MEASURING GROWTH MINDSET 1 Measuring Growth Mindset: A Validation of a Three-item Scale and a Single-item Scale in Youth and Adults Beatrice Rammstedt, David J. Grüning, Clemens M. Lechner GESIS – Leibniz Institute for the Social Sciences, Mannheim, Germany Note: This is the second (revised) version of this preprint. The revised manuscript is currently under review and has not yet been accepted for publication. Author notes. Editorial correspondence concerning this manuscript should be addressed to Beatrice Rammstedt, GESIS – Leibniz Institute for the Social Sciences, PO Box 12 21 55, 68072 Mannheim, Germany. E-mail: [email protected] MEASURING GROWTH MINDSET 2 Abstract A growth mindset is the belief that personal characteristics, specifically intellectual ability, are malleable and can be developed by investing time and effort. In recent decades, numerous studies have investigated the associations between growth mindset and academic achievement, and large intervention programs have been established to train adolescents to develop a stronger growth mindset. However, methodological research on the adequacy of the measures used to assess growth mindset is scarce. In our study, we conducted one of the first comprehensive assessments of the psychometric properties of Dweck’s widely used three-item Growth Mindset Scale in two samples – adolescents (age 14–19 years) and adults (age 20–64 years) – and empirically demonstrate the comparability (i.e., measurement invariance) of the scale across these age groups. Furthermore, we identified and validated a single-item measure to assess growth mindset in research settings with severe time constraints. Our results show that both the short (three-item) and ultra-short (single-item) scales have acceptable psychometric properties in terms of of reliability, comparability, and validity. However, our analyses did not yield support for some of the central tenets of mindset theory, calling for future research on the criterion validity of growth mindset. Keywords: growth mindset, single-item scale, German validation, adolescents and adults, Big Five MEASURING GROWTH MINDSET 3 Measuring Growth Mindset: Validation of a Three-Item and a Single-Item Scale in Adolescents and Adults A growth mindset is the belief that personal characteristics, specifically intellectual ability, are malleable and can be cultivated. In her theory on growth mindset, Carol Dweck (1999, 2006) distinguished two mindsets: a growth mindset and a fixed mindset. Whereas people with a growth mindset believe that their ability and intelligence can be developed over time, those with a fixed mindset believe that they were born with a certain invariant amount of ability that cannot be increased through effort and experience over time. According to Dweck’s theory, these mindsets differentially affect achievement motivation: Students with a fixed mindset tend to avoid challenges and negative feedback and to give up easily, whereas students with a growth mindset embrace challenges, persist in the face of setbacks, and learn from criticism (Dweck, 2016). The growth mindset and its implications for academic achievement have received an enormous amount of attention from policymakers, educators, and the media over the past two decades (e.g., Eisenberg, 2005; Paul, 2013; Smith, 2014). The White House (Obama Administration) even convened a special meeting in May 2013 entitled “Excellence in Education: The Importance of Academic Mindsets,” and Boaler (2013) hailed the findings of mindset research as the basis of “the mindset revolution that is reshaping education.” Subsequently, funding for mindset research was sought as a “national education priority” (Rattan et al., 2015, p. 723), resulting in a vast body of—mostly applied— research testing the basic assumptions of Dweck’s theory. In addition, given the postulated association between a growth mindset and academic achievement, extensive interventions were funded to increase academic performance and reduce rates of school dropout among adolescents (Sisk et al., 2018; Yeager et al., 2019). MEASURING GROWTH MINDSET 4 Several meta-analyses have summarized the findings of the numerous studies on the antecedents and consequences of having a growth versus a fixed mindset. Their results indicate that a growth mindset is indeed positively associated with various self-regulatory processes and negatively associated with psychological distress (Burnette et al., 2013; Burnette, et al., 2020). This supports Dweck’s assumption that a growth mindset is related to achievement motivation. Regarding her second central assumption—namely, that a growth mindset is predictive of academic achievement—the evidence is less clear. Several comprehensive national/regional and international large-scale studies, for example, a study of mindset among students in California’s CORE school districts (Claro & Loeb, 2019) and the OECD’s Programme for International Student Assessment (PISA; OECD, 2019), support the hypothesized link between growth mindset and academic achievement. In PISA, for example, students who reported a fixed mindset scored on average about one fourth of a standard deviation (23– 32 scale points) lower in all skills assessed.1 However, in other studies (both small- and large-scale), the association between growth mindset and academic achievement was found to be zero, or even negative, thus suggesting a detrimental effect of a growth mindset on achievement (e.g., Bahník & Vranka, 2017). A recent meta-analysis by Sisk and colleagues (2018) summarized the findings of the existing 273 studies on growth mindset and found only a very weak positive association overall between growth mindset and academic achievement. The effectiveness of growth mindset interventions is also debated. Based on their meta-analysis of 43 such interventions, Sisk et al. (2018) concluded that overall effects of mindset interventions on academic achievement were weak (but see Yeager & Dweck, 2020, who criticized this conclusion, arguing that the effect size is acceptably large). However, some results of the studies reviewed in the 1 Notably, this effect was with differences between 12 to 17 points, that is, a standardized effect size between .04 to .06, comparatively small in Germany. MEASURING GROWTH MINDSET 5 meta-analysis indicated that students with low socioeconomic status or students who are academically at risk might benefit from such interventions. Given the vast amount of attention that growth mindset has received in both academic and applied circles, and the vast body of research on the construct, one would expect that this line of research would be based on a set of well-validated scales for the assessment of growth mindset. This, however, is not the case. There are few, primarily two, established scales assessing growth mindset, namely a more comprehensive, six- to eight-item scale2 (Dweck, 1999) and its short-scale version, comprising three-items, both developed as part of Dweck’s (Dweck et al., 1995) broader Implicit Theories Scale. Surprisingly little research has been conducted on the psychometric properties of the scales (see Mikiff et al., 2017), especially regarding the short, three-item scale. Regarding the eight- item scale, the few studies conducted to date have yielded mixed results regarding the quality of the existing growth mindset scales. Levy and Dweck (1999) as well as Erdley and Dweck (1993) report only moderate internal consistencies (.62 and .71, respectively) and stabilities across a short one-week interval (.70 and .64, respectively). In addition, two studies proved that the eight items did not fit to a unidimensional model (Midkiff et al., 2017; Troche & Kunz, 2020). For the three-item scale Dweck herself conducted a series of validation studies proving its high internal consistency (.94 to .98) and retest-stability (.80 across a two-week interval) as well as its unidemensionality (Dweck et al., 1995). In these studies she could also show that growth mindset measured by the three-item scale is largely independent from other constructs such as intelligence or optimism. The current trend of assessing growth mindset not only in individual diagnostic settings but increasingly also in large-scale surveys with extreme time constraints raises the need for a highly 2 This eight-item scale is sometimes referred to as the Implicit Theories of Intelligence Scale (IT IS; see, e.g., Troche & Kunz, 2020) or the Growth Mindset Scale (Midkiff et al., 2017) MEASURING GROWTH MINDSET 6 efficient, parsimonious, and valid assessment of this construct. Because of the lack of validation studies to guide item selection, current large-scale studies have adopted different subsets of the existing growth mindset items in an ad hoc manner, thus yielding different solutions for the different surveys. The latter may gravely hamper the comparability and replicability of the respective research findings. Whereas the CORE survey of 4th–7th grade students in California selected four items from Dweck’s eight-item scale (Claro & Loeb, 2019), PISA used a single-item measure by selecting one item from Dweck’s three-item scale (OECD, 2021), and a nationwide survey of high school students in Chile used two items from Dweck’s six-item scale (Claro et al., 2016). To the best of our knowledge, no studies have psychometrically validated a short (e.g., three-item) or ultra-short (single-item) measure of growth mindset for use in settings where questionnaire space is severely restricted. Unsurprisingly, given the scope of growth mindset, the vast majority of studies on the construct focus on primary and secondary school settings, and thus investigate children and adolescents. Also, the above-mentioned original growth mindset measures were developed and validated for these populations. However, the relevance of a growth mindset for adults is often stressed (see Han & Stieha, 2020, for a review of recent applications in human resource development). The few studies investigating growth mindset in adult samples (usually college students) have simply adopted the usual growth mindset items verbatim without methodologically testing their appropriateness for this age group (see, e.g., Midkiff et al., 2017; Thompson et al., 2013). In sum, research on growth mindset does not currently rest on a solid psychometric footing. In addition to this general need for further scrutiny of the psychometric quality of commonly used growth- mindset measures, there is also a need for short and ultra-short measures of growth mindset for use in survey research—and a need for scales that can be validly applied to adult samples. The Present Study MEASURING GROWTH MINDSET 7 The aim of the present study is twofold: First, given the lack of empirical validation studies, we aim to validate Dweck’s widely used three-item Growth Mindset Scale and examine its psychometric properties in terms of descriptive statistics, reliability, factorial validity, and its nomological network. To this end, we have developed a new German-language version of the instrument. We will conduct a validation in parallel for the typical target group of adolescents as well as for adults who are no longer in education, for which no validated instruments assessing growth mindset exist so far. We therefore focus our analyses on testing the applicability (including measurement invariance) of the scale in adolescent and adult populations. Therefore, we use an adolescent sample and an adult sample, both of which are heterogeneous with regard to the target population. Our validation strategy will also include the assessment of the nomological network for the growth mindset measure. However, given the lack of such psychometric validation studies on growth mindset, it is difficult to infer clear-cut hypotheses regarding the criterion validity of the scale. First, for adult populations—and especially for adults who are no longer in education—empirical findings are extremely scarce, and it is somewhat unclear what meaningful criterion variables might be. For adolescents, very few associations between growth mindset and external criteria are substantial and replicable. Although Dweck’s mindset theory postulates a link between growth mindset and academic achievement, this link was not replicated in several recent studies (e.g. Bahnik & Vranka, 2017; see also meta-analyses by Sisk et al., 2018). Moreover, socioeconomic differences in growth mindset are debated (see Destin et al., 2019; King & Trinidad, 2021). Similarly, a stronger fixed mindset was postulated for girls/women (see Dweck, 1999), which was also not replicated empirically (e.g. Spinath & Stiensmeier-Pelster, 2001). With regard to age and personal characteristics such as optimism, self- esteem, and intelligence, theoretical assumptions and empirical findings are in agreement that these are largely unrelated to growth mindset (e.g., Dweck et. al, 1995; Dweck, 1999). Similarly, basic MEASURING GROWTH MINDSET 8 dimensions of personality in terms of the Big Five - investigated only in one study so far (Zamarro et al., 2016)- seem to be mostly independent from growth mindset. Only for aspects of self-regulation there is support for a positive—albeit small— association to growth mindset (see meta-analysis by Burnette et al., 2020). Thus, based on previous studies and on theoretical assumptions, we expect the growth mindset measure to be mostly independent from other personal as well as socio-demographic variables. Also, with regard to academic achievement, the existing data is not clear enough to formulate directed hypotheses. Only with regard to self regulation, we can assume a small positive association. The second aim of our study is to identify and validate an ultra-short, single-item measure of growth mindset to be used in large-scale settings (either in adolescent or adult populations) in which even the three-item scale may be too lengthy. By doing so, we hope to support large-scale studies in using a highly time-effective but validated alternative to the three-item Growth Mindset Scale. In sum, with the present paper, we attempt to increase the comparability of future studies by providing extensive information on the psychometric properties of two very short, viable options for assessing growth mindset. Method Samples We used data from a large multi-thematic, four-wave survey in which several measurement instruments were validated. The survey comprised a total of four assessment waves and two samples residing in Germany, one targeting adolescents aged 14 to 19 years (Sample A), the other targeting adults aged 20 to 64 years (Sample B). The adolescent sample had a quota for gender, whereas the adult sample had quotas for age, gender, and educational attainment according to the German MEASURING GROWTH MINDSET 9 Microzensus 2011. The survey was conducted by the online survey provider respondi AG. Respondents received a small monetary remuneration for participation. For our analyses of growth mindset, we used data from those adolescents and adults who participated in the second survey wave (fielded between February 2 and February 21, 2021; n = 365 adults; n = 362 adolescents), in which we first assessed growth mindset. A retest of growth mindset followed approximately four months later in the fourth and final survey wave (fielded between May 21 and June 6, 2021; n = 263 adults; n = 171 adolescents). Some additional measures that we used to assess the nomological network of growth mindset were also taken from the first (January 21 to February 1, 2021; n = 365 adults and n = 362 adolscents) and third (March 8 to March 30, 2021; n = 300 adults and n = 256 adolescents) survey waves. The median spacing between the two assessments was 109 days. For an independent assessment of the psychometric properties of our proposed single item measure, we (a) analyzed the German data of PISA 2018 (OECD, 2020; here Sample C), in which the same item (but with a 4-point response scale) was assessed based on N = 4,235 15-year olds and assessed the single item in a separate online sample (Sample D) of N = 794 adults (fielded between February 17 and February 26, 2022). Sample D had the same quotas for gender, age, and education and was collected via the same provider as the initial adult sample. Table 1 shows the sociodemographic profiles of the samples A, B, and D. The raw data of these samples is available from the OSF project website at (anonymized link). Instruments Growth Mindset MEASURING GROWTH MINDSET 10 We measured growth mindset using a newly developed German-language adaptation of Dweck’s three-item measure (Dweck et al., 1995), which is the most widely used growth mindset short scale in applied research to date (e.g., Blackwell et al., 2007; Romero et al., 2014; Yeager et al., 2019). All three items are formulated as fixed mindset statements. They are answered on a 6-point rating scale ranging from 1 (fully agree) to 6 (fully disagree). We translated the three items using the TRAPD approach (Harkness et al., 2010). Two experts in personality assessment—both of whom are native speakers of German with a very good command of English—translated the items from English to German. Two independent experts in cross-cultural research and personality assessment then reviewed these translations and suggested improvements as necessary. At a reconciliation meeting in which all the aforementioned experts participated, we resolved any remaining disagreements through discussion, and agreed on the final translation. The original English-language source version and the final translations of the instruction, items, and response-scale labels are provided in the Appendix. Note that for all questions in the questionnaire (including growth mindset and the following criterion variables), there was a questionnaire split such that adolescents were addressed by the informal you (German “Du”), whereas adults were addressed with the formal you (German “Sie”). Correlational Variables Based on previous research and theoretical assumptions we selected a set of correlates to validate the three-item Growth Mindset Scale as well as the single-item measure derived from it and explore the nomological network of the construct. These were mainly assessed in our Samples A and B, some of them also in the Sample D. First, to explore whether there are differences in growth mindset across different subsegements of the population, we investigated associations between growth mindset and sociodemographic characteristics. The latter included sex, age, education (clustered according to MEASURING GROWTH MINDSET 11 the highest degree into low, intermediate and high. Low refers to a lower secondary level providing a basic general education; intermediate also refers to lower secondary level that provides a more extensive general education and an opportunity to continue on to upper secondary level; high refers to upper secondary level that leads to a higher education entrance qualification), parental education (only in Sample A), employment status (only in Samples B and D; coded as unemployed (1) vs. (self- )employed (2)), and income (only in Samples B and D; assessed by 17 categories ranging from <300€ to ≥10.000€ /month). Second, to establish the nomological network of growth mindset in relation to other established individual-difference constructs, we investigated associations between growth mindset and other key personality constructs, namely, the Big Five (measured using the BFI-2-S; Soto & John, 2017; German adaptation Rammstedt et al., 2018), self-regulation skills, and goal regulation (all only in Samples A and B). The measures of the latter two constructs were taken from the German-language version of the Behavioral, Emotional, and Social Skills Inventory (BESSI-G; Lechner et al., 2021). Third, to test the (concurrent) criterion validity, we tested associations between growth mindset and indicators of achievement and ability, namely, self-reported final overall grade and grades in various subjects (math, German, English, history, and biology) in Sample A; and crystallized intelligence (gc) as well as fluid intelligence (gf) in Samples A and B. We assessed crystallized intelligence (gc) with the short version of the Berliner Test zur Erfassung fluider und kristalliner Intelligenz (BEFKI GC-K; Schipolowski et al., 2013). BEFKI contains 12 items that cover basic knowledge from humanities, natural and social sciences. Reliability of the 12-item BEFKI sum score in our sample was α = .68. MEASURING GROWTH MINDSET 12 To assess fluid intelligence (gf), we used 12 items from the International Cognitive Assessment Resource (ICAR; Condon & Revelle, 2014) assessing Verbal Reasoning (VR), Letter and Number Series (LN), and Matrix Reasoning (MR). Reliability of the 12-item sum score of ICAR in our sample was α = .73. A full documentation of the criteria variables used can be found on the OSF project website at (anonymized link). Data Analysis We analyzed the quality of our German-language adaptation of the three-item Growth Mindset Scale in terms of its descriptives, reliability, its nomological network, and factorial validity. To investigate the factorial (structural) validity of the three items, we estimated a unidimensional confirmatory factor analysis (CFA) model via the R package lavaan using a robust maximum likelihood estimator (MLR) in Samples A and B. Because a single-factor model with three indicators is just-identified (df = 0) and would not allow for model fit assessment via fit indices, we tested an essentially tau-equivalent model (i.e., a model in which all items have identical factor loadings). The essentially tau-equivalent model is also more parsimonious. We assessed model fit via Hu and Bentler’s (1999) commonly used heuristics for fit indices (i.e., , CFI ≥ .950, RMSEA ≤ .060, and SRMR ≤ .080). To test the applicability and comparability of the three-item Growth Mindset Scale for adolescent and adult populations, we investigated exact measurement invariance using multiple-group CFA. We tested three levels of invariance3: metric invariance (same factor loadings), scalar invariance (same factor loadings and item intercepts), and strict invariance (additionally same residual variances). To evaluate 3 Note that testing configural measurement invariance is neither possible nor necessary when using an essential tau- equivalent factor model. MEASURING GROWTH MINDSET 13 invariance across samples, we compared the fit of these models using the differences in goodness of fit (ΔGOF), Δχ2, and the sample-size adjusted Bayesian Information Criterion (aBIC) (see Chen, 2007; Putnick & Bornstein, 2016; Rutkowski & Svetina, 2014). Regarding ΔGOF, we followed the simulation-based guidelines proposed by Chen (2007), which stipulate that differences of ΔCFI ≥ .010, ΔRMSEA ≥ .015, ΔSRMR ≥ .030 when moving from a configural to a metric invariance model suggest loading non-invariance, whereas differences of ΔCFI ≥ .010, ΔRMSEA ≥ .015, ΔSRMR ≥ .010 suggest intercept non-invariance when comparing scalar to metric invariance. Regarding aBIC, lower values indicate a better balance between model fit and complexity (or parsimony). Results As outlined above, our study aimed, first, to validate the German-language adaptation of Dweck’s three-item Growth Mindset Scale and to investigate its applicability to adolescent and adult samples. Second, we aimed to identify and validate an ultra-short, single-item measure for the assessment of growth mindset in research settings with severe time constraints. Validation of the Three-Item Growth Mindset Scale Based on adolescent and adult data from Samples A and B we investigated the quality of our German-language adaptation of the three-item Growth Mindset Scale in terms of its descriptives, reliability, and factorial validity. We also investigated its associations with a set of sociodemographic variables, personality traits, and indicators of achievement and abilities. To investigate the applicability of the scale to adolescent and adult populations, we conducted all analyses separately for adolescents and adults, and we compared the results and formally tested the measurement invariance of the scale across the two samples. Descriptive Statistics and Reliability MEASURING GROWTH MINDSET 14 The upper part of Table 2 shows the means, standard deviations, and skewness of the three-item scale, as well as its reliability coefficients in terms of Cronbach’s alpha and test–retest stability over a roughly 4-month (i.e., 109 days in the median) period. Detailed results on the item level are provided on the OSF project website ( Means, standard deviations, and skewness were highly comparable across the adolescent and adult samples (Samples A and B). Indicators of reliability were also similar for both samples. Internal consistency coefficients were high in both populations, with α = .83 in the adolescent sample and α = .90 in the adult sample. Test–retest stability, rtt, over a 4-month period was somewhat lower than the internal consistencies, with rtt = .67 in the adolescent sample and rtt = .45 in the adult sample. Note that rtt reflects not only unreliability (i.e., classical measurement error) but also true changes and state fluctuations in a construct, rendering it a conservative estimate of scale reliability. Factorial Validity As shown in Table 3, an essentially tau-equivalent single-factor CFA model showed good fit in both the adolescent (Sample A) and the adult sample (Sample B; e.g., CFI ≥ .985, RMSEA ≤ .094). All standardized factor loadings were high (λ > .75). The German-language version of the Item 3 had comparatively the lowest standardized loading on the common factor in both samples (.75 in Sample A and .83 in Sample B), whereas the German-language version of the Item 2 loaded highest on average (.81 in Sample A and .92 in Sample B). Measurement Invariance As can be seen from the right-hand side of Table 3, results suggest that the three-item Growth Mindset Scale is largely measurement invariant across adolescents and adults, even on the strict level. Thus, researchers can make valid comparisons with the mean of the three-item Growth Mindset Scale’s manifest scores and perform meaningful regression analyses across the two age groups. MEASURING GROWTH MINDSET 15 Associations with External Criteria To investigate the nomological network of the three-item Growth Mindset Scale, we correlated the measure with different socio-demographic, psychological and achievement indicators which have been investigated in earlier validation studies. Based on previous findings we assume – as outlined in the introduction – mostly zero associations. Only with regard to self- and goal regulation meta-analytic findings suggest small positive correlations. The left-hand side of Table 4 shows—separately for adolescents and adults—the correlations between the three-item Growth Mindset Scale and sociodemographic variables (age, sex, own and parental education, employment status, income), central personality characteristics (the Big Five, self- regulation, goal regulation) and aspects of achievement and ability (school grades, crystallized intelligence, and fluid intelligence). The overall picture indicates two things: First and in line with our assumption, growth mindset showed mostly zero-associations with the investigated sociodemographic variables and personality characteristics (with an average association of |.07| in the adolescent sample and |.06| in the adult sample). Second and more importantly for the current research question, results were highly comparable across adolescents and adults (column vector correlation after applying the Fisher-z transformation to the individual correlations: r = .73). Looking at the associations with socio-demographic variables, we found support for the previous finding that, on average, males and females do not differ in terms of growth mindset. There were no strong age differences, either. Further, we found no effects of own or parental education, indicating that socioeconomic background and educational attainment are unrelated to growth mindset.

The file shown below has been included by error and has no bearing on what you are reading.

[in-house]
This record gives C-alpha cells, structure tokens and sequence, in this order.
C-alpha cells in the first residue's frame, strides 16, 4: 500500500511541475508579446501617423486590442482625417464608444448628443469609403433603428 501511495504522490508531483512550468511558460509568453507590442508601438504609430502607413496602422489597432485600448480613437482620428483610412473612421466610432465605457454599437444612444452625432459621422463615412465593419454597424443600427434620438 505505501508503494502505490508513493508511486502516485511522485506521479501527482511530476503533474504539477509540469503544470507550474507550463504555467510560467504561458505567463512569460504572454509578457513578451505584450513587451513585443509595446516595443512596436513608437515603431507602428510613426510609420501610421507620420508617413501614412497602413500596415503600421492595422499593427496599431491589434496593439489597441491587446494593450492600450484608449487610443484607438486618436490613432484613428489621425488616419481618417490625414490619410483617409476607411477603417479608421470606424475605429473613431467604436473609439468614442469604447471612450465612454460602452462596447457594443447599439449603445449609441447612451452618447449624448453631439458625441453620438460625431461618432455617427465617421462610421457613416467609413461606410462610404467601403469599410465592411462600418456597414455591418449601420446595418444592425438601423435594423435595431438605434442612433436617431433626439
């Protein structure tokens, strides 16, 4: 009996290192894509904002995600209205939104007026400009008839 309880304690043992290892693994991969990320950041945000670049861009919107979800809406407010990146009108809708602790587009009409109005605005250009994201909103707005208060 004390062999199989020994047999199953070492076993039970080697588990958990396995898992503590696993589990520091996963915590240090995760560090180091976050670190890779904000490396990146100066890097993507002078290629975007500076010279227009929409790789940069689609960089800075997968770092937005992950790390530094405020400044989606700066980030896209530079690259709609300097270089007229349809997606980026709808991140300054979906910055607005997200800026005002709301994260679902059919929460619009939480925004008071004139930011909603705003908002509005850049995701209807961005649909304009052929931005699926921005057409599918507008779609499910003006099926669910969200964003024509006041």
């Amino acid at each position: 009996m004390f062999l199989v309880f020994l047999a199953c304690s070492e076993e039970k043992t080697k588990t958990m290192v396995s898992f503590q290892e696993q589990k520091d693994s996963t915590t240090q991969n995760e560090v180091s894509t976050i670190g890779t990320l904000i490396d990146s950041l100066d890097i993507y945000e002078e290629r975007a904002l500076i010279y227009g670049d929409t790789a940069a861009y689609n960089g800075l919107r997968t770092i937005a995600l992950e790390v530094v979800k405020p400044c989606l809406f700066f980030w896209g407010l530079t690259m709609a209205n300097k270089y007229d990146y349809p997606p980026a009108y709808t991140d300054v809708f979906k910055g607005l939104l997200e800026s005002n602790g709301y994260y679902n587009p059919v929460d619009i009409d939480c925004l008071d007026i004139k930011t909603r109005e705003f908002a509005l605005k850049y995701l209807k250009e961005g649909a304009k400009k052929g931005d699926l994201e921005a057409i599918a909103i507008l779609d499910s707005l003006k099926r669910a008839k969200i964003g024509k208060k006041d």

Related books


2022 • 2 Pages • 461.18 KB

Cultivating a Growth Mindset

2022 • 47 Pages • 2.57 MB


2022 • 19 Pages • 473.71 KB

Fostering A Growth Mindset

2022 • 51 Pages • 3.04 MB

Framing a Growth Mindset

2022 • 25 Pages • 316.11 KB

The Power of a Growth Mindset

2022 • 7 Pages • 379.64 KB

Applying a Growth Mindset in Advising

2022 • 17 Pages • 750.97 KB

Developing Talent Through a Growth Mindset

2022 • 6 Pages • 259.98 KB

Growing a growth mindset - NSF-PAR

2022 • 19 Pages • 1.12 MB

How to Develop a Growth Mindset

2022 • 8 Pages • 532.89 KB

Mind Makeover; Cultivating a Growth Mindset

2022 • 6 Pages • 167.65 KB


2022 • 8 Pages • 206.04 KB

Parenting with a Growth Mindset Approach

2022 • 3 Pages • 148.57 KB